Theatrical release poster
|Directed by||Ralph Staub|
|Produced by||Harry Grey (associate)|
|Music by||Raoul Kraushaar (musical director)|
|Edited by||Lester Orlebeck|
|Distributed by||Republic Pictures|
Prairie Moon is a 1938 American Western film directed by Ralph Staub and starring Gene Autry, Smiley Burnette, and Shirley Deane. Written by Betty Burbridge and Stanley Roberts, the film is about a singing cowboy who takes care of three tough boys sent west from Chicago after their father dies and leaves them a cattle ranch.
Following a shootout with lawmen, cattle rustler Jim "Legs" Barton (William Pawley) with his dying words makes the local sheriff and childhood friend, Gene Autry (Gene Autry), promise to take care of things for him after he's gone. The next day, Barton's attorney, Arthur Dean, informs Gene that, as executor of the estate, he must look after Barton's three motherless boys. Gene sends his sidekick Frog Milhouse (Smiley Burnette) to Chicago to bring the children back, and then prepares the ranch for their homecoming, with the help of Peggy Shaw (Shirley Deane), the local schoolteacher. In Chicago, Frog locates the feisty boys, William "Brain", Clarence "Nails", and Hector "Slick" Barton, who are more than Frog can handle.
The boys have trouble adjusting to Western life on the ranch and long to return to the city. While they spy on Gene as he proposes to Peggy at a barn dance, general store owner Frank Welch (Stanley Andrews), Legs's secret partner, leads a cattle rustling raid. The local ranchers chase after the rustlers, but the cattle seem to vanish. The ranchers do not suspect Welch, but when the boys see him riding out from behind a waterfall on their ranch, they realize what has happened. Welch tries to befriend them, saying that their father was his good friend. When the boys tell him about Gene's plan to adopt them, Welch comes up with his own plan.
At the adoption hearing, Welch and his wife offer to adopt the Barton boys. Gene agrees to the offer because he is unmarried and the boys say the want to go with Welch. Sometime late, one of the boys has a change of heart, and when he tells Gene what has happened, Gene produces a phony "Mrs. Barton" and her three children. The judge then rules that Brain, Nails, and Slick are imposters, but Welch detects that the plan is a trick. He plans to do away with the boys and secretly remove the rustled cattle from their ranch. Gene intervenes, however, and Welch and his gang are captured. Afterwards, Gene and Peggy plan to marry and adopt the boys, despite Frog's concern that they will be getting more than they bargained for.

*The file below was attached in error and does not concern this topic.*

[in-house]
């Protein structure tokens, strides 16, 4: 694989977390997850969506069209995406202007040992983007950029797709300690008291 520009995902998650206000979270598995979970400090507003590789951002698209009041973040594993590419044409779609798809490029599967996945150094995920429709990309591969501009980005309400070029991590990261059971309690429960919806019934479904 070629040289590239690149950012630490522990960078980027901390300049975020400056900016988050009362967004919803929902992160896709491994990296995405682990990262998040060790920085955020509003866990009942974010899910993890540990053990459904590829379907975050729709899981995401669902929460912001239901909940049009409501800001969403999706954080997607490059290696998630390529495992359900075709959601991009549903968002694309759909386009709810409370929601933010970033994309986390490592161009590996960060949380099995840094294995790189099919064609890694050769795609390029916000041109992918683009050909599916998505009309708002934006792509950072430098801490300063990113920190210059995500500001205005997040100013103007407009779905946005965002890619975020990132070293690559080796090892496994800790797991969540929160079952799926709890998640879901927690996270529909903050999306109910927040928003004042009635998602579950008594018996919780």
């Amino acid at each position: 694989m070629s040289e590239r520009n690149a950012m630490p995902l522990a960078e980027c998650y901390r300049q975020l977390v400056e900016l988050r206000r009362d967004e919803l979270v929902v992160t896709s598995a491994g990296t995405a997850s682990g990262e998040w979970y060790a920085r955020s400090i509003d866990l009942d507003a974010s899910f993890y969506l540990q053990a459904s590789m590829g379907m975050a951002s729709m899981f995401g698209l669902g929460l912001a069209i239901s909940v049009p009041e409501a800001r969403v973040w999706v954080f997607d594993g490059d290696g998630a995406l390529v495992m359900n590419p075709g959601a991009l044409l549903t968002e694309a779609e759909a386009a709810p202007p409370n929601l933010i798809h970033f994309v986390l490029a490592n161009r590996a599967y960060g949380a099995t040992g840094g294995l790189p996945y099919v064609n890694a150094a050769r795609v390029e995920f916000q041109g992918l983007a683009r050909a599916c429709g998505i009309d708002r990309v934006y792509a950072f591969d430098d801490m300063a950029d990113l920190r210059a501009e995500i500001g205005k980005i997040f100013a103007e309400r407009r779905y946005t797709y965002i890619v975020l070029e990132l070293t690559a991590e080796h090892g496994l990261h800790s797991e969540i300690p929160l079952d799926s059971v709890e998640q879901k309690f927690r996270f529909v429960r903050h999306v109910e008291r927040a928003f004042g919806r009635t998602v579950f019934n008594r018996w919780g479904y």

- Gene Autry as Gene Autry
- Smiley Burnette as Frog Millhouse
- Shirley Deane as Peggy Shaw
- Tommy Ryan as William 'Brains' Barton
- Walter Tetley as Clarence 'Nails' Barton
- David Gorcey as Hector 'Slick' Barton
- Stanley Andrews as Frank Welch
- William Pawley as Jim 'Legs' Barton
- Warner Richmond as Lead Henchman Mullins
- Ray Bennett as Henchman Hartley (as Raphael Bennett)
- Tom London as Henchman Steve
- Bud Osborne as Henchman Pete
- Jack Rockwell as Sheriff
- Peter Potter as Bandleader
- Dan White (actor) as Henchman Joe
- Champion as Gene's Horse (uncredited)
- Ken Cooper (Gene's double)
- Jack Kirk (Smiley's double)
- Fritz Johanet
- William E. Gaffney
- Robert J. Folkerson
- Tommy Coats
- Duke Taylor
- Joe Yrigoyen
- Brandeis Ranch, Chatsworth, Los Angeles, California, USA
- Iverson Ranch, 1 Iverson Lane, Chatsworth, Los Angeles, California, USA
- "Rhythm of the Hoofbeats" (Gene Autry, Fred Rose, Johnny Marvin) by Gene Autry, Smiley Burnette, and Cowhands
- "The Girl in the Middle of My Heart" (Walter Kent, Eddie Cherkose) by Gene Autry
- "In the Jailhouse Now" (Jimmie Rodgers) by Gene Autry and Smiley Burnette
- "Welcome Song" (Walter Kent, Eddie Cherkose) by the School Children
- "The West, a Nest, and You" (Billy Hill, Larry Yoell) by Gene Autry (guitar and vocal) at the barn dance
- "The West, a Nest, and You" (reprise) by Gene Autry, Smiley Burnette, Shirley Deane, Tommy Ryan, Walter Tetley, and David Gorcey at the end
- "The Story of Trigger Joe" (Walter Kent, Eddie Cherkose) by Smiley Burnette at the barn dance, and whistled by the attendees
- "There's No Place Like Home (Home, Sweet Home)" (H.R. Bishop, John Howard Payne) by Tommy Ryan and Walter Tetley (a capella), and danced by David Gorcey
- Magers, pp. 117–118.
- George-Warren, Holly (2007). Public Cowboy no. 1: The Life and Times of Gene Autry. New York: Oxford University Press. ISBN 978-0195177466.
- Green, Douglas B. (2002). Singing in the Saddle: The History of the Singing Cowboy. Nashville: Vanderbilt University Press. ISBN 978-0826514127.
- Magers, Boyd (2007). Gene Autry Westerns. Madison, NC: Empire Publishing, Inc. ISBN 978-0944019498.